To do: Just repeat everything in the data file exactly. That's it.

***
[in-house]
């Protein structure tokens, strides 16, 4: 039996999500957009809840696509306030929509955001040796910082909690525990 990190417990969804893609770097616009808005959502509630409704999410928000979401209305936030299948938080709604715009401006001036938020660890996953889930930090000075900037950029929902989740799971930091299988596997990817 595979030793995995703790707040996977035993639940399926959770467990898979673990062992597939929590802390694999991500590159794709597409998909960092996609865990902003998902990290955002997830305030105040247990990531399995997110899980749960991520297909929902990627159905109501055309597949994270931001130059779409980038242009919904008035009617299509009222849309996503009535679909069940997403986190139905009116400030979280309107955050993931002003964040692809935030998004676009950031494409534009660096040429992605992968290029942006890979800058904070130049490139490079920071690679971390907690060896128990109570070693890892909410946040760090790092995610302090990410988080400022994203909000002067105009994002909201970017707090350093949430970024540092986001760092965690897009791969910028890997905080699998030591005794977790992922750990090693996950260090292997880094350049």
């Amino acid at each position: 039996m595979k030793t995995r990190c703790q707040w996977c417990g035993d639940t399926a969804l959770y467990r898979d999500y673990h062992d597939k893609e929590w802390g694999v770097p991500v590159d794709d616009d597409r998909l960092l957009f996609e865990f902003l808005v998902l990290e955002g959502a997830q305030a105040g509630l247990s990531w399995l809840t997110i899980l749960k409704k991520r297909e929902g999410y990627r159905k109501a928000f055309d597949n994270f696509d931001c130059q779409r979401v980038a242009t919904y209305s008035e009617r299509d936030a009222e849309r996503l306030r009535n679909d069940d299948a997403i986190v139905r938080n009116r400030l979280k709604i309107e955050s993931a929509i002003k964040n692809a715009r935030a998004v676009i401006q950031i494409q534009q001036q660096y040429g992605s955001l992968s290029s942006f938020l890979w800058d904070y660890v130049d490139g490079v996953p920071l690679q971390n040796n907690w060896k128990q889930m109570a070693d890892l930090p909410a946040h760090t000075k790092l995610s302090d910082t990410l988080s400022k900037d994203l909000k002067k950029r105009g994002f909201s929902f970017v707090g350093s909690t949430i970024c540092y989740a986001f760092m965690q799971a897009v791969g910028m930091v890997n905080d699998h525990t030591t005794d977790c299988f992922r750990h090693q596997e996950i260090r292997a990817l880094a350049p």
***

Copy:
[in-house]
């Protein structure tokens, strides 16, 4: 039996999500957009809840696509306030929509955001040796910082909690525990 990190417990969804893609770097616009808005959502509630409704999410928000979401209305936030299948938080709604715009401006001036938020660890996953889930930090000075900037950029929902989740799971930091299988596997990817 595979030793995995703790707040996977035993639940399926959770467990898979673990062992597939929590802390694999991500590159794709597409998909960092996609865990902003998902990290955002997830305030105040247990990531399995997110899980749960991520297909929902990627159905109501055309597949994270931001130059779409980038242009919904008035009617299509009222849309996503009535679909069940997403986190139905009116400030979280309107955050993931002003964040692809935030998004676009950031494409534009660096040429992605992968290029942006890979800058904070130049490139490079920071690679971390907690060896128990109570070693890892909410946040760090790092995610302090990410988080400022994203909000002067105009994002909201970017707090350093949430970024540092986001760092965690897009791969910028890997905080699998030591005794977790992922750990090693996950260090292997880094350049």
């Amino acid at each position: 039996m595979k030793t995995r990190c703790q707040w996977c417990g035993d639940t399926a969804l959770y467990r898979d999500y673990h062992d597939k893609e929590w802390g694999v770097p991500v590159d794709d616009d597409r998909l960092l957009f996609e865990f902003l808005v998902l990290e955002g959502a997830q305030a105040g509630l247990s990531w399995l809840t997110i899980l749960k409704k991520r297909e929902g999410y990627r159905k109501a928000f055309d597949n994270f696509d931001c130059q779409r979401v980038a242009t919904y209305s008035e009617r299509d936030a009222e849309r996503l306030r009535n679909d069940d299948a997403i986190v139905r938080n009116r400030l979280k709604i309107e955050s993931a929509i002003k964040n692809a715009r935030a998004v676009i401006q950031i494409q534009q001036q660096y040429g992605s955001l992968s290029s942006f938020l890979w800058d904070y660890v130049d490139g490079v996953p920071l690679q971390n040796n907690w060896k128990q889930m109570a070693d890892l930090p909410a946040h760090t000075k790092l995610s302090d910082t990410l988080s400022k900037d994203l909000k002067k950029r105009g994002f909201s929902f970017v707090g350093s909690t949430i970024c540092y989740a986001f760092m965690q799971a897009v791969g910028m930091v890997n905080d699998h525990t030591t005794d977790c299988f992922r750990h090693q596997e996950i260090r292997a990817l880094a350049p």